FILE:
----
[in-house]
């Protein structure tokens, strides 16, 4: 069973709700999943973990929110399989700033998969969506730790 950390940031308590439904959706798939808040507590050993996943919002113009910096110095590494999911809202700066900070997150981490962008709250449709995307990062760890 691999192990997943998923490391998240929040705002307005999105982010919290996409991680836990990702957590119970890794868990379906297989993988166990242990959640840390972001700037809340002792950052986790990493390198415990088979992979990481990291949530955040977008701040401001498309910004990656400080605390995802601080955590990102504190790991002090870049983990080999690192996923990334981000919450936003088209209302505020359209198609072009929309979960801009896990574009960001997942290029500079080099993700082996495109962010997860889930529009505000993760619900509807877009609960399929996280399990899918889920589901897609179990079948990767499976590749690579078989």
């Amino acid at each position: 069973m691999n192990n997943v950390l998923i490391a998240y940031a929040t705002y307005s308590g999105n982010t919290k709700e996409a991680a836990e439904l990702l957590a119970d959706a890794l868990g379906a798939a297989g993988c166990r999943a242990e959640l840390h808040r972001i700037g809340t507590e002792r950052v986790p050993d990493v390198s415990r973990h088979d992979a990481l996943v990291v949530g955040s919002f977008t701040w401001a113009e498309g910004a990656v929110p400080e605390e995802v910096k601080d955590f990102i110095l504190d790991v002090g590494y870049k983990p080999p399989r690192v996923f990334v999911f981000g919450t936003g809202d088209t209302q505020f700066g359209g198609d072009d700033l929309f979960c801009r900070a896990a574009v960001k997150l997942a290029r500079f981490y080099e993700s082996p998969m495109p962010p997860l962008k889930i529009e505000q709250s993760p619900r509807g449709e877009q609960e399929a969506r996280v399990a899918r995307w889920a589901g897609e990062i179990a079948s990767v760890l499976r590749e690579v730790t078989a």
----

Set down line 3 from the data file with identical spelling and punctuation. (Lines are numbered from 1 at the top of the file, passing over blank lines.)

């Amino acid at each position: 069973m691999n192990n997943v950390l998923i490391a998240y940031a929040t705002y307005s308590g999105n982010t919290k709700e996409a991680a836990e439904l990702l957590a119970d959706a890794l868990g379906a798939a297989g993988c166990r999943a242990e959640l840390h808040r972001i700037g809340t507590e002792r950052v986790p050993d990493v390198s415990r973990h088979d992979a990481l996943v990291v949530g955040s919002f977008t701040w401001a113009e498309g910004a990656v929110p400080e605390e995802v910096k601080d955590f990102i110095l504190d790991v002090g590494y870049k983990p080999p399989r690192v996923f990334v999911f981000g919450t936003g809202d088209t209302q505020f700066g359209g198609d072009d700033l929309f979960c801009r900070a896990a574009v960001k997150l997942a290029r500079f981490y080099e993700s082996p998969m495109p962010p997860l962008k889930i529009e505000q709250s993760p619900r509807g449709e877009q609960e399929a969506r996280v399990a899918r995307w889920a589901g897609e990062i179990a079948s990767v760890l499976r590749e690579v730790t078989a």